The Boundary Objects project (BOP) aims to raise the profile of prehistoric grave goods in Scotland, to improve access to dislocated digital information about grave goods and burial sites, and to create new opportunities for the wider public to help out with research into archaeological finds. BOP is an AHRC-funded collaboration between the Universities of Reading and Manchester in partnership with the National Museum of Scotland and Historic Environment Scotland. The project builds on research undertaken from 2016-2020 on the AHRC-funded Prehistoric Grave Goods Project. You can find out more about both these projects here.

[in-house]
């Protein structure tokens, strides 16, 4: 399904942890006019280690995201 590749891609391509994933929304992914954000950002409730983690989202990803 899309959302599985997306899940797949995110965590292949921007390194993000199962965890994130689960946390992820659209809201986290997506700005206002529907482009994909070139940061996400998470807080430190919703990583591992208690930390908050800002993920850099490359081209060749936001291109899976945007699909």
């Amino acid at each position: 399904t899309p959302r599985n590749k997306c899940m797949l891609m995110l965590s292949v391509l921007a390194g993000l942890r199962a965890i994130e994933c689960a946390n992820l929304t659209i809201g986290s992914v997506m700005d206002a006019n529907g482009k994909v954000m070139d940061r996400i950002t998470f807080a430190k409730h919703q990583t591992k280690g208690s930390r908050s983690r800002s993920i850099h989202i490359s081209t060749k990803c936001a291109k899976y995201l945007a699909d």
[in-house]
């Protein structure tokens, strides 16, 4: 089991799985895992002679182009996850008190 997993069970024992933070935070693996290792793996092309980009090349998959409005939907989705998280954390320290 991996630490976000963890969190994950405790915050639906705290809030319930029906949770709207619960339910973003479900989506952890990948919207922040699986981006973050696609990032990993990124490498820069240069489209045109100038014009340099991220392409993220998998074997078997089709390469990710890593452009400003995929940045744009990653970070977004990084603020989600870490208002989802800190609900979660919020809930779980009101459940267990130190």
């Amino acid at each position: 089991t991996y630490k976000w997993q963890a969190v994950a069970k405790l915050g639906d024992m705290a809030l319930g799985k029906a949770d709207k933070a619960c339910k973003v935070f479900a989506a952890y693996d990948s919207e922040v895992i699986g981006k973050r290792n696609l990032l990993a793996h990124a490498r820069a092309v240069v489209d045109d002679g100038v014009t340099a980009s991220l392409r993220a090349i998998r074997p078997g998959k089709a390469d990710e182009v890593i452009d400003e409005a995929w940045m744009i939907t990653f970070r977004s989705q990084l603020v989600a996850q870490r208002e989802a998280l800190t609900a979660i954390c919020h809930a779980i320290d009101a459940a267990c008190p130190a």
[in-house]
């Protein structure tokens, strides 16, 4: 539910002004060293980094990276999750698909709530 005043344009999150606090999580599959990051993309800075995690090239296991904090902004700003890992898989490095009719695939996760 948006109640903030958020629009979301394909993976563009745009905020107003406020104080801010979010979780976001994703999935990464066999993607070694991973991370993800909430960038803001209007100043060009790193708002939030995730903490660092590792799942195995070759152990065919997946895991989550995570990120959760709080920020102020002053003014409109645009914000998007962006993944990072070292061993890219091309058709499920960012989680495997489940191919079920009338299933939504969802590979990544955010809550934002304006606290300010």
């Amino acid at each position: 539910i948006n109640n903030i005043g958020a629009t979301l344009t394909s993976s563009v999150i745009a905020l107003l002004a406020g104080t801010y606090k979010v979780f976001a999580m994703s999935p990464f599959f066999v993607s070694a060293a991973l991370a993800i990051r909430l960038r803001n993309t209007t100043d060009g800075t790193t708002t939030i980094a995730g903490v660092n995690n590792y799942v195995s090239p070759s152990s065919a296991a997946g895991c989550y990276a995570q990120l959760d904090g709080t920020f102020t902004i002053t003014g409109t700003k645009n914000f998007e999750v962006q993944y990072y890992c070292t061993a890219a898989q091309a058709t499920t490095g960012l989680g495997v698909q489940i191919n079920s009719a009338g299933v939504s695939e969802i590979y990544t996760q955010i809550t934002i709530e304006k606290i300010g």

The Prehistoric Grave Goods Project showed that these objects are often both stunning and incredibly moving. Fascinating stories can be told about grave goods themselves, the burial practices associated with them, and the people who found them. Ancient grave goods also allow us to reflect in novel ways upon death and burial in our own settings. However, prehistoric grave goods are not always identified as such in museum displays. Information about grave goods is often hard to access and distributed across multiple data-holdings. This means that the stories of things often get separated from the stories of the people they were buried with and the places in which they were interred. Grave goods research has often focused on spectacular items from rich burial assemblages, overlooking the subtleties and poignancy of simpler offerings. Fascinating tales often lie behind the moment of discovery itself, but these can be quickly lost. Despite the huge importance of grave goods in understanding our prehistoric past, there have few opportunities up until now for volunteers to actively help out with grave goods research.